Maybe Jeep rides aren’t so bad…


This is the same dog that a month ago would lay down and pee himself rather than get in the Jeep. I refrained from forcing him to anything to do with the Jeep for over a week, then kept the atmosphere light and only forced him inside when trips would be short and go to pleasant places. Wasn’t long before he stopped protesting – now he’s insisting on coming along.

Took Laddie most of a year, but he was already seven years old when he came here and had a much longer record of associating rides with bad things.

Tobie is noticeably more leggy than five weeks ago but isn’t filling out at all yet. His teeth are more nearly fully developed and there are fewer spots on his belly. He’s a very friendly and well-behaved dog but so very willful when he’s not under direct control. Maybe I’m being too much of a control freak but we’re going to have to come to some understandings before I’m going to trust him too far off the leash. Still, it’s only been a little over a month and we’re getting to know what to expect from one another.

About Joel

You shouldn't ask these questions of a paranoid recluse, you know.
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5 Responses to Maybe Jeep rides aren’t so bad…

  1. Jim Price says:

    At this rate he’ll be driving soon.

  2. Mike says:

    “Maybe I’m being too much of a control freak”

    Remember what Heinlein wrote about stupidity being the only capital crime? Well, being a control freak is just your way of trying to stop Tobie from violating that law.

  3. DaveS says:

    You might want to spend some time reading up on the behavior patterns inherent to Livestock Guardian Dogs. (LGD’s) He certainly looks like he may have a wee bit of Anatolian Shepherd somewhere in his lineage. LGD’s can be incredible companions, but they process the world around them in entirely different ways than most dogs. They have centuries of breeding that ingrained in them the trait to make decisions and take action without human direction. And once they start, most aren’t very interested in what you want until they’re done. The secret is to “Stay ahead” of the dog’s behaviour, to read the environment and head off things BEFORE the dog decides to do something. 15 years with Kuvaszok has taught me a lot, but I’m still learning every day.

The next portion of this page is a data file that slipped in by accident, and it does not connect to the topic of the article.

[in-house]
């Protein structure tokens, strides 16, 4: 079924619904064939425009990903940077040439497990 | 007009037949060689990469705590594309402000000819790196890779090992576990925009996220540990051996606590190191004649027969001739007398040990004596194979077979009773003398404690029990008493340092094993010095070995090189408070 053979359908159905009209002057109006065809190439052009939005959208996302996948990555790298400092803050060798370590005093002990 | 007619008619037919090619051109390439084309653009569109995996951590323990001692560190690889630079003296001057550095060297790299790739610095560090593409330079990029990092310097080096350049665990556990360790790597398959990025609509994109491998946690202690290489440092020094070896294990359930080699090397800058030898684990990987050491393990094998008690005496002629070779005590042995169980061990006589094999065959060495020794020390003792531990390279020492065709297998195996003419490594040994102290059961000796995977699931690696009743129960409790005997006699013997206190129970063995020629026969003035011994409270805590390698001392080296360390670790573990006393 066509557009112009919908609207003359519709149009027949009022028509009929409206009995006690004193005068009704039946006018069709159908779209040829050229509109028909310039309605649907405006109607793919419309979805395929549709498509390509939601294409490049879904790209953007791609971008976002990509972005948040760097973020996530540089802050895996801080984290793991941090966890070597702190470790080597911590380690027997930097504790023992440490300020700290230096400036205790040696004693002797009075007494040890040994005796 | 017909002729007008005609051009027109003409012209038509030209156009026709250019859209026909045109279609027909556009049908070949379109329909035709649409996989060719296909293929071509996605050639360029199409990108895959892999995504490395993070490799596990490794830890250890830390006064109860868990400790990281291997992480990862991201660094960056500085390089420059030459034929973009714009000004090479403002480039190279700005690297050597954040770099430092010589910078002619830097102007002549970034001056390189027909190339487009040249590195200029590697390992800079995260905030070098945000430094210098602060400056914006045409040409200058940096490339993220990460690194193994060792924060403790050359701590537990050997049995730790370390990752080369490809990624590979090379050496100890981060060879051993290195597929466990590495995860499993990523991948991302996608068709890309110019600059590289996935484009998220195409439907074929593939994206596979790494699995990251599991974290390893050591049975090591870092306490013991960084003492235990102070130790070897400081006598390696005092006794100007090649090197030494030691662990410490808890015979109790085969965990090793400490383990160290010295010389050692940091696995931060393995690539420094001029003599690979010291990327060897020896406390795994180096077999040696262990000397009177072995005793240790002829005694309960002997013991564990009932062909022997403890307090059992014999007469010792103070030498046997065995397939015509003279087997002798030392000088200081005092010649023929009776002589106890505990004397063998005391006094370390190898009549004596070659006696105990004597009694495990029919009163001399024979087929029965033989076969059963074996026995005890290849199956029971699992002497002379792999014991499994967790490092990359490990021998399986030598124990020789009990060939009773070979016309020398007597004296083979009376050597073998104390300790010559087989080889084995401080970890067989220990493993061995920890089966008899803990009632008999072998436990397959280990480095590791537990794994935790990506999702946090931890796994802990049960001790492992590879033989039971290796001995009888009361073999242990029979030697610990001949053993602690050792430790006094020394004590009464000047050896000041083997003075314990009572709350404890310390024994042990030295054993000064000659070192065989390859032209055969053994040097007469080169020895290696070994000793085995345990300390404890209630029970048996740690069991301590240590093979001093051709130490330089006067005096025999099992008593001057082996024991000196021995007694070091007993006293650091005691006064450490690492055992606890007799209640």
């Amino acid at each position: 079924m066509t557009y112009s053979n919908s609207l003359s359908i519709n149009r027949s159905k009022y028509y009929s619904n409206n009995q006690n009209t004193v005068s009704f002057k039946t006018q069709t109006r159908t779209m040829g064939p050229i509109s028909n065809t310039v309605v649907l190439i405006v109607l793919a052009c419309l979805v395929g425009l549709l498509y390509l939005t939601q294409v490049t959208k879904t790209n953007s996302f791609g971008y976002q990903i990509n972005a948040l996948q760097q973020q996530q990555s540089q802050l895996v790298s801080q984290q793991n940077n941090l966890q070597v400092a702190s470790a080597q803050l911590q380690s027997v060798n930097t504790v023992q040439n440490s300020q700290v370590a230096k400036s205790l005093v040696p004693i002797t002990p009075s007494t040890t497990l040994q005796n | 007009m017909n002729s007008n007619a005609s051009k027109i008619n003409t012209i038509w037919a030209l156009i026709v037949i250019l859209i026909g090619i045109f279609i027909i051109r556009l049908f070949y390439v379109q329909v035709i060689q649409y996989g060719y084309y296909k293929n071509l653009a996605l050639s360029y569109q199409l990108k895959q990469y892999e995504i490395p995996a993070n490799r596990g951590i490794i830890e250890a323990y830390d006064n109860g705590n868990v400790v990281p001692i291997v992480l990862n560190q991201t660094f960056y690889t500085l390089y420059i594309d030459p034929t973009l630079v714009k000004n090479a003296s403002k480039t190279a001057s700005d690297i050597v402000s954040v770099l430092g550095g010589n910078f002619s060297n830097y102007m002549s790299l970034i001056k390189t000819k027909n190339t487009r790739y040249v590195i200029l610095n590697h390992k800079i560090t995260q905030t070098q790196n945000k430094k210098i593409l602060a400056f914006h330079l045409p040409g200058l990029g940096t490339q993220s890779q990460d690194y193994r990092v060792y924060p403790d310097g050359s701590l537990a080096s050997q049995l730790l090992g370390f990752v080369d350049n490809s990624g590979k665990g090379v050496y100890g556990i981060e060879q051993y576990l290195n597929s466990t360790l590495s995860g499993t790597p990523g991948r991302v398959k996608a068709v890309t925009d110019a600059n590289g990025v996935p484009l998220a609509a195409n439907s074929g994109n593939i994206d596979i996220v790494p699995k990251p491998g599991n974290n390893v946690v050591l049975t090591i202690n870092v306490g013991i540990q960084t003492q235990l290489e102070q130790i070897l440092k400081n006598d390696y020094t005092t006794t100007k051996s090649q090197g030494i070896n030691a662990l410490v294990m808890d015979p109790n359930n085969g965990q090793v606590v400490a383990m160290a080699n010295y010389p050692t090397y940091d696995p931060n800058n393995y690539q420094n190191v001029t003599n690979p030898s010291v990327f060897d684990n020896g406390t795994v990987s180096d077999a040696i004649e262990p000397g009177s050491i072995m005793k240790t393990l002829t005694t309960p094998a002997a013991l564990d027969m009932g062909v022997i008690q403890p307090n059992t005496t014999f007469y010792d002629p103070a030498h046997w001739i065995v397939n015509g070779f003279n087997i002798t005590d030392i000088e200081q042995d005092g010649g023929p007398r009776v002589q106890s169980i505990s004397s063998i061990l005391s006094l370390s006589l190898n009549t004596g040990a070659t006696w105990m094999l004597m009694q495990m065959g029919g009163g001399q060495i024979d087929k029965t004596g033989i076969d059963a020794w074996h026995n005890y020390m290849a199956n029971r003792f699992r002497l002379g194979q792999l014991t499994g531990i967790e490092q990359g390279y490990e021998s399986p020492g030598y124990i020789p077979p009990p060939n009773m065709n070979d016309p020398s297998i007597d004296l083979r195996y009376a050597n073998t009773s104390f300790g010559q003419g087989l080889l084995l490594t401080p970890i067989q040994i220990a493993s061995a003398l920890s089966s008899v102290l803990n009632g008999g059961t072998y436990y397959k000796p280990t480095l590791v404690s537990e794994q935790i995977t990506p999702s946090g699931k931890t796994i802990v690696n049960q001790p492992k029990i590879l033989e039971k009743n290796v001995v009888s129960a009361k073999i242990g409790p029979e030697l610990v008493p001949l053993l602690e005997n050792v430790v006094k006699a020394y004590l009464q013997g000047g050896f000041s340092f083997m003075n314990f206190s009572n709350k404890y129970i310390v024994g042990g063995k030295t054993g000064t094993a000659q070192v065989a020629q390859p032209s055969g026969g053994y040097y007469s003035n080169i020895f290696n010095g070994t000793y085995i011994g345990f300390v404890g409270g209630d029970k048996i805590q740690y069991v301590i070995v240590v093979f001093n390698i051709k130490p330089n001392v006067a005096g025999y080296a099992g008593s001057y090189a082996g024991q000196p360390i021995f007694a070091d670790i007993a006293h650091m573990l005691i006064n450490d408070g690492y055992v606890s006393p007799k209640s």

Then again, maybe there’s not a drop of Anatolian in him and he’s just being a normal, headstrong young dog. Good looking fella either way.

  4. winston smith says:

    Jim Price for the win!

    He’s still a puppy. You continue to do your part and he’ll get to where you want him to be as he matures.

  5. Ruth says:

    If he is part Anatolian, and he is less than a year old, you’ve still got at least a couple years of maturing on him still to go before I’d be willing to consider him at his adult temperament. ANd he may never be 100% off leash reliable. He’ll SEEM to be, then something will trigger him and he’ll have to chase it off. The LGD breeds aren’t quite like other breeds when it comes to thought processes. I love mine, but yah.

To the stake with the heretic!